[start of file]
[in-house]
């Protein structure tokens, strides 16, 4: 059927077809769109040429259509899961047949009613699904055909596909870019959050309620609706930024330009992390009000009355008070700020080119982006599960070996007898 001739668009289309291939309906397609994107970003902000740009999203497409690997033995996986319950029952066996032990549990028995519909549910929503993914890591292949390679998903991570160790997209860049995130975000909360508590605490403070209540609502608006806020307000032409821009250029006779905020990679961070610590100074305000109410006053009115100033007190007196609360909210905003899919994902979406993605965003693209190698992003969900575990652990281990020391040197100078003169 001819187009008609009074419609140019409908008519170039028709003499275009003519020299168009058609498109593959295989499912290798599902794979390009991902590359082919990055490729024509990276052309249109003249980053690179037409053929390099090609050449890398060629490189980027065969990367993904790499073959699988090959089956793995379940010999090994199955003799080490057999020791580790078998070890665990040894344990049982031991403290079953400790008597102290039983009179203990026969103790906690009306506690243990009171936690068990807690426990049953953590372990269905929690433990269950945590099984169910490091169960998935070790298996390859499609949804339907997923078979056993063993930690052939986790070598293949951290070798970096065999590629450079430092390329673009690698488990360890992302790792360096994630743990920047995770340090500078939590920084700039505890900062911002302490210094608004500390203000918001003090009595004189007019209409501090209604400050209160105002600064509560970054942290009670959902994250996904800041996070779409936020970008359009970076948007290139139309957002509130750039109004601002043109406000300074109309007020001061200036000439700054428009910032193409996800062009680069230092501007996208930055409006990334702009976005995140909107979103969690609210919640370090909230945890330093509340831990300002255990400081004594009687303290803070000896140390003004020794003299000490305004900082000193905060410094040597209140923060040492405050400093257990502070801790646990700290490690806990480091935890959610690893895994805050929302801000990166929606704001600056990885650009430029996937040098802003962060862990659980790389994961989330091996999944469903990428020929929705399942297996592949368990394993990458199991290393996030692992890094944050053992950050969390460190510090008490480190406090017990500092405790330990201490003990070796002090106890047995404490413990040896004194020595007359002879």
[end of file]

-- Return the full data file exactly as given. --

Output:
[in-house]
């Protein structure tokens, strides 16, 4: 059927077809769109040429259509899961047949009613699904055909596909870019959050309620609706930024330009992390009000009355008070700020080119982006599960070996007898 001739668009289309291939309906397609994107970003902000740009999203497409690997033995996986319950029952066996032990549990028995519909549910929503993914890591292949390679998903991570160790997209860049995130975000909360508590605490403070209540609502608006806020307000032409821009250029006779905020990679961070610590100074305000109410006053009115100033007190007196609360909210905003899919994902979406993605965003693209190698992003969900575990652990281990020391040197100078003169 001819187009008609009074419609140019409908008519170039028709003499275009003519020299168009058609498109593959295989499912290798599902794979390009991902590359082919990055490729024509990276052309249109003249980053690179037409053929390099090609050449890398060629490189980027065969990367993904790499073959699988090959089956793995379940010999090994199955003799080490057999020791580790078998070890665990040894344990049982031991403290079953400790008597102290039983009179203990026969103790906690009306506690243990009171936690068990807690426990049953953590372990269905929690433990269950945590099984169910490091169960998935070790298996390859499609949804339907997923078979056993063993930690052939986790070598293949951290070798970096065999590629450079430092390329673009690698488990360890992302790792360096994630743990920047995770340090500078939590920084700039505890900062911002302490210094608004500390203000918001003090009595004189007019209409501090209604400050209160105002600064509560970054942290009670959902994250996904800041996070779409936020970008359009970076948007290139139309957002509130750039109004601002043109406000300074109309007020001061200036000439700054428009910032193409996800062009680069230092501007996208930055409006990334702009976005995140909107979103969690609210919640370090909230945890330093509340831990300002255990400081004594009687303290803070000896140390003004020794003299000490305004900082000193905060410094040597209140923060040492405050400093257990502070801790646990700290490690806990480091935890959610690893895994805050929302801000990166929606704001600056990885650009430029996937040098802003962060862990659980790389994961989330091996999944469903990428020929929705399942297996592949368990394993990458199991290393996030692992890094944050053992950050969390460190510090008490480190406090017990500092405790330990201490003990070796002090106890047995404490413990040896004194020595007359002879």